Bank of America Awards Art Conservation Grants

The National Gallery - Cezanne, Les Grandes Baigneuses

Twenty-four cultural institutions have been named as grant recipients of the 2024 Bank of America Art Conservation Project. They represent a diverse range of artistic styles, media and cultural traditions across the United States, Canada, Mexico, Brazil, United Kingdom, France, Italy, The Netherlands, South Africa, India and Japan.

Since 2010, Bank of America’s Art Conservation Project has supported the preservation of paintings, sculptures, and archeological and architectural pieces of critical importance to cultural heritage and the history of art. More than 261 projects across 40 countries managed by nonprofit cultural institutions received funding since the program’s inception to conserve historically or culturally significant works of art that are in danger of deterioration.

This year’s grant recipients include:

  • Waterlilies (1914-15) by Claude Monet at The Portland Art Museum
  • Dancer with Bouquets (c. 1890-95) by Edgar Degas at The Chrysler Museum in Hampton Roads, Va.
  • Statuette of Susan B. Anthony by Bessie Potter Vonnoh at the National Susan B. Anthony Museum & House in Rochester
  • The Large Bathers (Les Grandes Baigneuses) (circa 1895-1906) by Paul Cezanne at The National Gallery London
  • Paintings Restoration in The Napoléon III Apartments (19th c.) at the Musée du Louvre in Paris
  • Selections from Truisms, Inflammatory Essays, The Living Series, The Survival Series, Under a Rock, Laments, and Child Text (1989) by Jenny Holzer at the Solomon R. Guggenheim Museum in New York
  • Orco, Norandino e Lucina (Norandino and Lucina Surprised by the Ogre) (1619-1621) by Giovanni Lanfranco at The Galleria Borghese in Italy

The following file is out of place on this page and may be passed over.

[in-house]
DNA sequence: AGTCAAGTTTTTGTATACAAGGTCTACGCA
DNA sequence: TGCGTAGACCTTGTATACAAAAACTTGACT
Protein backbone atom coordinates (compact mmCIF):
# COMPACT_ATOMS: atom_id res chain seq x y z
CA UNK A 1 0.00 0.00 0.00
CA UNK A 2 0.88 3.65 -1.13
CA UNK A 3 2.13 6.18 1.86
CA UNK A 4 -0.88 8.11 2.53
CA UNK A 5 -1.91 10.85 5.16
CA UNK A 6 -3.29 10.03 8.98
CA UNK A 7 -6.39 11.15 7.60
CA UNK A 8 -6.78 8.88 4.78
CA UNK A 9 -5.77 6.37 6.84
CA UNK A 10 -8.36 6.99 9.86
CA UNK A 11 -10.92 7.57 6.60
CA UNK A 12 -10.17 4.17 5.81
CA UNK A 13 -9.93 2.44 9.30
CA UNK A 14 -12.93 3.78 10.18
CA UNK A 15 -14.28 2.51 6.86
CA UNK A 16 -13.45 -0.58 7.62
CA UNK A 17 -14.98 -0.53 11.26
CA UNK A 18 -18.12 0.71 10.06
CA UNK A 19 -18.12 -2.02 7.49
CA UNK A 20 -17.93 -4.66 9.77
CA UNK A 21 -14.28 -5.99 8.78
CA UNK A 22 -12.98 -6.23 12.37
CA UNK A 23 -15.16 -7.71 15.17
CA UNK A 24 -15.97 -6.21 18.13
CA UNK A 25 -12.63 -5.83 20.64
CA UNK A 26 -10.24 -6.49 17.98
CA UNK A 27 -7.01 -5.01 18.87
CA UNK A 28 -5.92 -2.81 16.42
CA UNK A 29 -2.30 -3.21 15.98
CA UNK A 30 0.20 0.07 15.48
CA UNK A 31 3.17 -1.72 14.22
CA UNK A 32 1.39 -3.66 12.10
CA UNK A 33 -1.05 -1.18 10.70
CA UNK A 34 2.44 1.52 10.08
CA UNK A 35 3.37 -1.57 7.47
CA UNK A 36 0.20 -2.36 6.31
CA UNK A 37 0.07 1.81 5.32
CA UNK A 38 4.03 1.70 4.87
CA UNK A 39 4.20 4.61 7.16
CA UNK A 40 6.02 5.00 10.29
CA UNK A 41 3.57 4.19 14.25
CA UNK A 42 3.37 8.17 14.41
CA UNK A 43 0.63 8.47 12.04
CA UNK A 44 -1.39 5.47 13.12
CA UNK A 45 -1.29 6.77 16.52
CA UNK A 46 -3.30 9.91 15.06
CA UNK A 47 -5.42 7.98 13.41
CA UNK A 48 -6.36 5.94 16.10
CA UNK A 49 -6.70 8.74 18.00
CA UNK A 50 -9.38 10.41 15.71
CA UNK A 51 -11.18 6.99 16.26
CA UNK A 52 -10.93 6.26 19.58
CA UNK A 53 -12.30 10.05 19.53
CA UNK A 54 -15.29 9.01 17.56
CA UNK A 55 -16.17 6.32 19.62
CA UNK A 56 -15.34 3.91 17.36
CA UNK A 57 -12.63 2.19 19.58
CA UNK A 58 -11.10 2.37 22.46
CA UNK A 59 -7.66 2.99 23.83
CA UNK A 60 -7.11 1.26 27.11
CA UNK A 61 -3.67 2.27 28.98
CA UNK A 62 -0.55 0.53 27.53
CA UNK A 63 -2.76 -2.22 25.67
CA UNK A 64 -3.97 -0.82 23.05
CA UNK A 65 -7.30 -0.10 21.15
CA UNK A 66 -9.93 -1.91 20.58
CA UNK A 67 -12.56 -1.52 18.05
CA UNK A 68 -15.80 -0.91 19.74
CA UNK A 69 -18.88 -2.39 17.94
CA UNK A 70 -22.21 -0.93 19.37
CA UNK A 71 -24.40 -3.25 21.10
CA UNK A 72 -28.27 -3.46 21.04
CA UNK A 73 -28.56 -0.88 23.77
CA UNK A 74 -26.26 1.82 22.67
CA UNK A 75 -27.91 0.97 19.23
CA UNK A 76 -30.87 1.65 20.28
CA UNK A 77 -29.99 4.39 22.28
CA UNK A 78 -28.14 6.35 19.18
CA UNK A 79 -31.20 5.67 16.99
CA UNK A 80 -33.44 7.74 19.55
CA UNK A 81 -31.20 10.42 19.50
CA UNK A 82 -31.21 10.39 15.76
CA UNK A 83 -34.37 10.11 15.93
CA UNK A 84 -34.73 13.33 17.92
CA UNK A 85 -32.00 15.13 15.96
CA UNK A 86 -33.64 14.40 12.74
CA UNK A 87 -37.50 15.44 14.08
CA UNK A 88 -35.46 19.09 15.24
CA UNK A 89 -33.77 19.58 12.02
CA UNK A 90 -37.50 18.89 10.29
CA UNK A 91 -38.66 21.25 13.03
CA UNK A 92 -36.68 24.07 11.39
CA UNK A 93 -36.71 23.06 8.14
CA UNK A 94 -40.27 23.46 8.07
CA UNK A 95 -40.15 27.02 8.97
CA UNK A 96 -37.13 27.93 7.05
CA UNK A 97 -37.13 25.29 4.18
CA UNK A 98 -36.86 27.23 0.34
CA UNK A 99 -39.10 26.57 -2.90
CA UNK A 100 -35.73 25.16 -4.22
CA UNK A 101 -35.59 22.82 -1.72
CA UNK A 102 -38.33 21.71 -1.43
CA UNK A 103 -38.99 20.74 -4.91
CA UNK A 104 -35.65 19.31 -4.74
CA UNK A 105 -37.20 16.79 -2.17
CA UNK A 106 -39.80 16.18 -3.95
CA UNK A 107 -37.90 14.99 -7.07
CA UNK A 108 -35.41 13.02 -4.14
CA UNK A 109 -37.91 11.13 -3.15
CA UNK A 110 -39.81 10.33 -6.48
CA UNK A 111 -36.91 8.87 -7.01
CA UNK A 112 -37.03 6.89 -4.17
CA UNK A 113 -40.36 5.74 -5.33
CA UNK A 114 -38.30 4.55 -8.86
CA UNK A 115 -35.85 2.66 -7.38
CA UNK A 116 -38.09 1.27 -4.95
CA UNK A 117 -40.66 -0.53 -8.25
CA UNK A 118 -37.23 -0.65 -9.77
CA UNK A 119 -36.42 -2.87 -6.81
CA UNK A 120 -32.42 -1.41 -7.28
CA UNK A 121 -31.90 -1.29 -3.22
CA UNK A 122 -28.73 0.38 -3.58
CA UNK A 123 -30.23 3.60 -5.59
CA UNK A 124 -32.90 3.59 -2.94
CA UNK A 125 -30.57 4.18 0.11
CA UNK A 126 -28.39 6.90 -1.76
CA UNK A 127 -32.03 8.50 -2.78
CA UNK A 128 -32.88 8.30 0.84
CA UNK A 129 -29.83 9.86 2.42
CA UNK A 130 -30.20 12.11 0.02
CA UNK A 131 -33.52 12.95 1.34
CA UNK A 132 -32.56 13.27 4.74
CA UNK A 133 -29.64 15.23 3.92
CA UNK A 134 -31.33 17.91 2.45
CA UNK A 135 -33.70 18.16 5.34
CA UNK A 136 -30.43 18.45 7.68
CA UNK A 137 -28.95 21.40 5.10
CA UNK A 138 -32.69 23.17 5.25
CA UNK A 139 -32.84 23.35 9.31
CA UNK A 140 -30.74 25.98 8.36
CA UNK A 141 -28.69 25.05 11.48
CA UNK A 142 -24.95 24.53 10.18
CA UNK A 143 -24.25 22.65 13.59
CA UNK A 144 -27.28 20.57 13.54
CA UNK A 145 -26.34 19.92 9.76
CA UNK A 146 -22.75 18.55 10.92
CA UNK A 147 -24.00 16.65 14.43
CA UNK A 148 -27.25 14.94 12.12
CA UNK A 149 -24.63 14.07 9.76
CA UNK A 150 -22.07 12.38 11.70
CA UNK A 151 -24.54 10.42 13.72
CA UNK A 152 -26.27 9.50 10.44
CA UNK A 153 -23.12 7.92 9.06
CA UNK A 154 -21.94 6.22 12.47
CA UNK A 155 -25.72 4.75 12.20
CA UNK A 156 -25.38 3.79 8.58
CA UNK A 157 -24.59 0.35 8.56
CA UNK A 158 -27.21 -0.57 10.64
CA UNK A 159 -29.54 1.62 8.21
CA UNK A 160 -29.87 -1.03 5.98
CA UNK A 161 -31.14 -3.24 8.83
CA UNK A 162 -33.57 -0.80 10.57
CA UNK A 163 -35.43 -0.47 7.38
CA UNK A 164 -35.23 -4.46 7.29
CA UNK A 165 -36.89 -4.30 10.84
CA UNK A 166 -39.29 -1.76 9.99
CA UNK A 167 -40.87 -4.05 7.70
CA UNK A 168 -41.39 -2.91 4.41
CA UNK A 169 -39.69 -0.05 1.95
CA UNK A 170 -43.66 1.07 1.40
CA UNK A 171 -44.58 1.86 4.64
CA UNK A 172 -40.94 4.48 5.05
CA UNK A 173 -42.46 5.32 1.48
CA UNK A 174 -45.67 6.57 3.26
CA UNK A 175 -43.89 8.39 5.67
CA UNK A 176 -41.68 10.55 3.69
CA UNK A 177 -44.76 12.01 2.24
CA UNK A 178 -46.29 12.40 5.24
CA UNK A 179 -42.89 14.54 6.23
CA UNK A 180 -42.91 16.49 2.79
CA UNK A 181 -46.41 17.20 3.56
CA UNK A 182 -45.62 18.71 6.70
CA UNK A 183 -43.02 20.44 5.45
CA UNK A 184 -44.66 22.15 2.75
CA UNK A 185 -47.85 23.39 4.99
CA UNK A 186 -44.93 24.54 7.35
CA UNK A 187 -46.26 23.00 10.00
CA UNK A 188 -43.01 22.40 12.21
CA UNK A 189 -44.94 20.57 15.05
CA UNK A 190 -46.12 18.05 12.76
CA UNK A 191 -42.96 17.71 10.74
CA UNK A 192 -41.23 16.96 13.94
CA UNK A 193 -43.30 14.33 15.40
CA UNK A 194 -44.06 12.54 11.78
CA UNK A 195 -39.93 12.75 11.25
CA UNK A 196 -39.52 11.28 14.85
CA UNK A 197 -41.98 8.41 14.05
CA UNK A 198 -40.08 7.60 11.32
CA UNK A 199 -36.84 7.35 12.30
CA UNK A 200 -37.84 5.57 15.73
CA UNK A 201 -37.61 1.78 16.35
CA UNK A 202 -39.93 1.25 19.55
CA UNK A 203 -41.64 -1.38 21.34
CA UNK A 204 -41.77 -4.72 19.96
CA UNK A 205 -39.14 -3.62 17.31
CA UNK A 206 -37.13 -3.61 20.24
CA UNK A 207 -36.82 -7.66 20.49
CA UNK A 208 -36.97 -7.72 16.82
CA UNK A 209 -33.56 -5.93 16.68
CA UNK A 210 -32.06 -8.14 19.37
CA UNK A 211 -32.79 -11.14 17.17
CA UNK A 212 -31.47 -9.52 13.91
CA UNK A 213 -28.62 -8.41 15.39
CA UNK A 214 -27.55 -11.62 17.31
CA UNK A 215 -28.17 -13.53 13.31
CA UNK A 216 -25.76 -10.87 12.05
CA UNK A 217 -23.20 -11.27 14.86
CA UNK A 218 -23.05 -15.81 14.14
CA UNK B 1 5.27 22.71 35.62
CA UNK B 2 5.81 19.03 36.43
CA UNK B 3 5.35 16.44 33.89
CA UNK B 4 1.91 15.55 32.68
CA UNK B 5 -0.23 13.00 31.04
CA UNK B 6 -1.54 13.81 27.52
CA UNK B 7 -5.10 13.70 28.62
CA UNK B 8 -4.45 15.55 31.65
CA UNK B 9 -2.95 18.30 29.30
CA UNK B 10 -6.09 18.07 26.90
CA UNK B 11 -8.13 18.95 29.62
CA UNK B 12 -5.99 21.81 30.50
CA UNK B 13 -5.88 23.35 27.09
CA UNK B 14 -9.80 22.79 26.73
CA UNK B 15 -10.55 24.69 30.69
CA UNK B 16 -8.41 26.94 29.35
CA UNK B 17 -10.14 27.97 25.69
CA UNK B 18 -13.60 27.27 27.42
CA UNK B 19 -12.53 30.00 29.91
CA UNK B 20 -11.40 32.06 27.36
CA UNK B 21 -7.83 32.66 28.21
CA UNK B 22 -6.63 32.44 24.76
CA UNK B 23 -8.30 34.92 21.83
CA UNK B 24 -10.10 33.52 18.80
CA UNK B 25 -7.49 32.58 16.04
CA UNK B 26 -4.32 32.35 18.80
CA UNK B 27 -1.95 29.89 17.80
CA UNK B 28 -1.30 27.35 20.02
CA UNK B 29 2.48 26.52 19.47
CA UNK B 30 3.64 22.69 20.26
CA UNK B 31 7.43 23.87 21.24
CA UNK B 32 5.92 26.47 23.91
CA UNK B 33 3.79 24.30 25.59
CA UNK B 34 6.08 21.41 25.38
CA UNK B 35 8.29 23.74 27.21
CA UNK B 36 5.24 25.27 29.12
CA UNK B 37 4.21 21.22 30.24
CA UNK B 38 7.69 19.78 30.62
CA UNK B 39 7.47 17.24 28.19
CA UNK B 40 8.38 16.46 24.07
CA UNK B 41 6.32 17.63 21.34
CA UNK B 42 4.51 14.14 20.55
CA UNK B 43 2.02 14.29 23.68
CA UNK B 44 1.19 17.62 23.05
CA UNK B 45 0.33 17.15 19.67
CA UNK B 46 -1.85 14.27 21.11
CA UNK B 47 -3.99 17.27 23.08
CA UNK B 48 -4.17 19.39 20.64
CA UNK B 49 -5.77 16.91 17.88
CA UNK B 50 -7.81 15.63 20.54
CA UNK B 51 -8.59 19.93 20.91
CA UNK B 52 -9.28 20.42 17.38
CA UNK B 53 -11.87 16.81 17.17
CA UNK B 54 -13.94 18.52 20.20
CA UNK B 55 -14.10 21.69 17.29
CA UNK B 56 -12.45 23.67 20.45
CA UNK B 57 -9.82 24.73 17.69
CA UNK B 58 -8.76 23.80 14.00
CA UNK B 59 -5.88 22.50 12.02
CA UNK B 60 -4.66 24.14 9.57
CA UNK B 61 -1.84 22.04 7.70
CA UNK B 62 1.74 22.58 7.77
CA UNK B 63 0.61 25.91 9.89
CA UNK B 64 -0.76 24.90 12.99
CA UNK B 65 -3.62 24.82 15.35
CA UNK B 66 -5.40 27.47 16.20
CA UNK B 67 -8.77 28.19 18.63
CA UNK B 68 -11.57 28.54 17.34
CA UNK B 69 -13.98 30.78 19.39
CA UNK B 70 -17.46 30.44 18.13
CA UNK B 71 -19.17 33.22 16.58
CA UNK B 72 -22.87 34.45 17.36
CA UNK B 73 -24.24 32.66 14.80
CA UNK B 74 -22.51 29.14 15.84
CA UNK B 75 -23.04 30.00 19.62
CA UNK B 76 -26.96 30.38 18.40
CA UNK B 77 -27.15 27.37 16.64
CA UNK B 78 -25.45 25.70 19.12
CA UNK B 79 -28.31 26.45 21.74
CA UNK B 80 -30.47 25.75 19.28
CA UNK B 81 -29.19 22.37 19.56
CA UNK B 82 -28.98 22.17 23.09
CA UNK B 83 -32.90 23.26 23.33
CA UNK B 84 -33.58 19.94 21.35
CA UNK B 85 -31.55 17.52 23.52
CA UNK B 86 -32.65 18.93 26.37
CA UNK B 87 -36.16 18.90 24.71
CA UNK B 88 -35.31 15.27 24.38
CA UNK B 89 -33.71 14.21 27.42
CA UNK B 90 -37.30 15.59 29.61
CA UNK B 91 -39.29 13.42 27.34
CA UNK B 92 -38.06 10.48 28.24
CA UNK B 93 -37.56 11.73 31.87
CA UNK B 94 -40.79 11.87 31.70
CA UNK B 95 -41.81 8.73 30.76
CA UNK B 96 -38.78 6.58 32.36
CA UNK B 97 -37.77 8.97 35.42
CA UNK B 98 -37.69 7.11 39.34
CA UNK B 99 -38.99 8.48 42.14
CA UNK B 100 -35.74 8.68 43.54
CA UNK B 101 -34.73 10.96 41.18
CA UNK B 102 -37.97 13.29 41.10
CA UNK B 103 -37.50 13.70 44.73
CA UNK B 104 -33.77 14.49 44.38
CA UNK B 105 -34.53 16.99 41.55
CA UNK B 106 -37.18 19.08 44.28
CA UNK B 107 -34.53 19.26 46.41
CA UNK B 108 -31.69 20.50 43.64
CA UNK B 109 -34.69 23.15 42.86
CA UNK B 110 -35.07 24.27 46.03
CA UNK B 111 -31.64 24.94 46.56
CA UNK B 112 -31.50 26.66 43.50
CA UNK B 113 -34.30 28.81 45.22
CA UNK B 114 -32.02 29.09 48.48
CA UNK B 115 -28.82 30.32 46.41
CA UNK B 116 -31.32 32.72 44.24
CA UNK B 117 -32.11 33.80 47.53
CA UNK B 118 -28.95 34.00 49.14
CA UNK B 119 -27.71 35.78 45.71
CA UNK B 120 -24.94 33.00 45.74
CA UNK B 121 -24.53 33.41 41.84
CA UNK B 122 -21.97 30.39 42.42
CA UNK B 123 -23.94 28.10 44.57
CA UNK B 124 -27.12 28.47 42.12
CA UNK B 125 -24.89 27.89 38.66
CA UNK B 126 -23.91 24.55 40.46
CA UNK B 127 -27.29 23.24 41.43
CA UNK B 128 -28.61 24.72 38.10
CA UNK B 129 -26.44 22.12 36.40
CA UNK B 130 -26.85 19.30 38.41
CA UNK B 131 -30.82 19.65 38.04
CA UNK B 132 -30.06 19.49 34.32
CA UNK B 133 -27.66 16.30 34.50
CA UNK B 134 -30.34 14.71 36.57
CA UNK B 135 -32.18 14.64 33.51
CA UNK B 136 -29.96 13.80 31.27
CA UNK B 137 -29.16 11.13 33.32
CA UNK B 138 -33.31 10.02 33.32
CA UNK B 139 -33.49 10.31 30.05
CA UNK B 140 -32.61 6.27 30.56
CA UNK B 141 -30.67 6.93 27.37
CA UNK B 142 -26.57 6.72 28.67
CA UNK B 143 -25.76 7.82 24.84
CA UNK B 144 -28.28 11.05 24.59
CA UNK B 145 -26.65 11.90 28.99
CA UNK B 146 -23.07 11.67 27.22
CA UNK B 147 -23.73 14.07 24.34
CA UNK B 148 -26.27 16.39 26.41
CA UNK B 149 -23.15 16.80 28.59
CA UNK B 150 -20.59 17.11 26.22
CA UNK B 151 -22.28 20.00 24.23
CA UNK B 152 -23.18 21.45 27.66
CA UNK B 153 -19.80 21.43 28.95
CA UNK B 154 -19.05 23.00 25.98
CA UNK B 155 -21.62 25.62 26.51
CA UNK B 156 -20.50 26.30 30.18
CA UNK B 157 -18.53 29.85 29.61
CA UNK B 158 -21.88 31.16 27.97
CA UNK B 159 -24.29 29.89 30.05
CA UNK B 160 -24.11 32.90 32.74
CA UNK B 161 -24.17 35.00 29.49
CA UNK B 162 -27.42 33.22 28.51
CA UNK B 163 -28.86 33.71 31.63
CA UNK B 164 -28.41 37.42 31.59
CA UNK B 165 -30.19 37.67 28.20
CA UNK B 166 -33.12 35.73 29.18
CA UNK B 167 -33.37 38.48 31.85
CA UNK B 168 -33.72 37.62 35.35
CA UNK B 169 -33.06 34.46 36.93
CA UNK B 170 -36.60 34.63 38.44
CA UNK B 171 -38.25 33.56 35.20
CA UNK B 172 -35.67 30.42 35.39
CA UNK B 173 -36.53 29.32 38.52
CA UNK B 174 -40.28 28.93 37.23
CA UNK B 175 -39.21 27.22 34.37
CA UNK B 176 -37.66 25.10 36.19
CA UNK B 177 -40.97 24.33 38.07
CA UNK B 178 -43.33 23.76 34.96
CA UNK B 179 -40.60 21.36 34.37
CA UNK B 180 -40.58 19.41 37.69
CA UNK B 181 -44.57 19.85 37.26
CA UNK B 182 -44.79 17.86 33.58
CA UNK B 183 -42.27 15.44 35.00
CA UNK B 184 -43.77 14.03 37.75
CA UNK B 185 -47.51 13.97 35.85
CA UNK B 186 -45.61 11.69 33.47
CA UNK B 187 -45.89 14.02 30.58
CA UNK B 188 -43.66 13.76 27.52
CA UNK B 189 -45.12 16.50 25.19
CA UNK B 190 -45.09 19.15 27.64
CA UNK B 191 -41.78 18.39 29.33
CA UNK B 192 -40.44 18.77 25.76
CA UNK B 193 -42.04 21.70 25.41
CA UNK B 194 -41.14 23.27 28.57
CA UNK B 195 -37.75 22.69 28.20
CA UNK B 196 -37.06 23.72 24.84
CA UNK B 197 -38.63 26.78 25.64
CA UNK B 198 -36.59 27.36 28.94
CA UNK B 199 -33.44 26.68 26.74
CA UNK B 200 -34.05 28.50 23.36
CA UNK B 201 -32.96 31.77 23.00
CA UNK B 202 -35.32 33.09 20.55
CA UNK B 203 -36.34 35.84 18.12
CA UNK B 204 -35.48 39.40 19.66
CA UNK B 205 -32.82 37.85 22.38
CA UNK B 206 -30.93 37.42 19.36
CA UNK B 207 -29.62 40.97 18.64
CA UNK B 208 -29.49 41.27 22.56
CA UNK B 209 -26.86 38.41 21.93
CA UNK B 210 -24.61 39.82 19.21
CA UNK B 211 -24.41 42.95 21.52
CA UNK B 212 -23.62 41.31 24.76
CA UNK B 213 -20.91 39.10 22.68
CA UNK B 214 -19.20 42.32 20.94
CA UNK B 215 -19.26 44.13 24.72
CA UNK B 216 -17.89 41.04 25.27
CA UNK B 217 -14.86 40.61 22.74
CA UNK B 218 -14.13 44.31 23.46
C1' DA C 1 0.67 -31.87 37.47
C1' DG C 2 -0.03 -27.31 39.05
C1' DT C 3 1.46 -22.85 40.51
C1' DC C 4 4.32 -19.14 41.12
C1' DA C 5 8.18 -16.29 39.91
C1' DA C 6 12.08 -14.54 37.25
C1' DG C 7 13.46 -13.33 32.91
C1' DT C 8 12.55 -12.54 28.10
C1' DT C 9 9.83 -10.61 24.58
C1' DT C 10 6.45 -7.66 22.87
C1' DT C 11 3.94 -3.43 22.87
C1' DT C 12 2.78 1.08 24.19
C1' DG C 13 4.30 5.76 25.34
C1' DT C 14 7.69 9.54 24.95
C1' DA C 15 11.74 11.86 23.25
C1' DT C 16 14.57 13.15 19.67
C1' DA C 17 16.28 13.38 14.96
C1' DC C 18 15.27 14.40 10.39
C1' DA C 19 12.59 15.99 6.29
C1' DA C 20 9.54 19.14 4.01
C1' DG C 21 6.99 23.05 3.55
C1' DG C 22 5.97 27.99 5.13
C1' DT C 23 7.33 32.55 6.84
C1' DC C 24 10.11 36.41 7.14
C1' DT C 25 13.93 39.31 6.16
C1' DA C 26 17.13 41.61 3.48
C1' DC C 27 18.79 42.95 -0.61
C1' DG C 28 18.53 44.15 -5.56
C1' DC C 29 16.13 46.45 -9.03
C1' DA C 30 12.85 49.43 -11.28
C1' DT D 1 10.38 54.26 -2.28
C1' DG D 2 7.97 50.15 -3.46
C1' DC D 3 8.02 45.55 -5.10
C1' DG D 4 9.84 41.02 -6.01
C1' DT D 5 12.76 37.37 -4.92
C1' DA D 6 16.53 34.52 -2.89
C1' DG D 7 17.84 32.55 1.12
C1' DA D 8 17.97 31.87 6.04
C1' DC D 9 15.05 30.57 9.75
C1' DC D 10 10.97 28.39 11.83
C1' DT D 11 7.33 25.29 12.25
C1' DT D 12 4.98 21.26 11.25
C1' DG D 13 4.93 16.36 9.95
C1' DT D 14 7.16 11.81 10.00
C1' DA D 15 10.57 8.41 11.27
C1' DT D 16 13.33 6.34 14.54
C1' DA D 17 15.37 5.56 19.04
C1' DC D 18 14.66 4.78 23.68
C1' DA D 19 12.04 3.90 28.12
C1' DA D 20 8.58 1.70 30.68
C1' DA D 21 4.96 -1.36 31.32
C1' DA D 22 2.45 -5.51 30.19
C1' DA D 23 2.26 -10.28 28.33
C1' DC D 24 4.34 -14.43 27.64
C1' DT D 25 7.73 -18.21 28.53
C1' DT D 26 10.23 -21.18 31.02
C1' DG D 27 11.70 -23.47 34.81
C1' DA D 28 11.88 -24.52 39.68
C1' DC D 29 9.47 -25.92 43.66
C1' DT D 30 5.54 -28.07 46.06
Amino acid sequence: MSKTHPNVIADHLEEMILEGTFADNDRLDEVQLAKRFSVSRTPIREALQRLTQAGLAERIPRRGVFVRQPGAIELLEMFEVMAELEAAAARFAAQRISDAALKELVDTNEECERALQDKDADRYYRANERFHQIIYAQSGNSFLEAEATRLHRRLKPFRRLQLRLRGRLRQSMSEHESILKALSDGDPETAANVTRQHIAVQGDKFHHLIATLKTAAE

• Two Japanese Wooden Statues of the Guardian Kings: Zōchōten and Tamonten, Nara National Museum, Nara City, Japan
  • Early African American Photography Project at The Smithsonian American Art Museum, Washington, DC (below)
Smithsonian American Art Museum – Hooks Bros

“This year, we are proud to share a slate of projects that feature some of the most celebrated artists of all time,” said Brian Siegel, Global Arts, Culture & Heritage Executive at Bank of America. “The Art Conservation Project reflects our longstanding commitment to cultural history, so that these works may be appreciated and experienced by generations to come.”

The Art Conservation Project is one demonstration of BofA’s commitment to promoting cultural sustainability and making the arts more accessible. A wide range of support for cultural institutions around the world helps uplift communities and is one of the many ways BofA helps drive Responsible Growth. For a full list of museums receiving grants through the 2024 Bank of America Art Conservation Project, please view the 2024 Art Conservation brochure (PDF).

Bank of America

Bank of America is one of the world’s leading financial institutions, serving individual consumers, small and middle-market businesses and large corporations with a full range of banking, investing, asset management and other financial and risk management products and services. The company provides unmatched convenience in the United States, serving approximately 69 million consumer and small business clients with approximately 3,800 retail financial centers, approximately 15,000 ATMs (automated teller machines) and award-winning digital banking with approximately 57 million verified digital users. Bank of America is a global leader in wealth management, corporate and investment banking and trading across a broad range of asset classes, serving corporations, governments, institutions and individuals around the world. Bank of America offers industry-leading support to approximately 4 million small business households through a suite of innovative, easy-to-use online products and services. The company serves clients through operations across the United States, its territories and more than 35 countries. Bank of America Corporation stock is listed on the New York Stock Exchange (NYSE: BAC).

See also: Bank of America: Reimagining Access to Art

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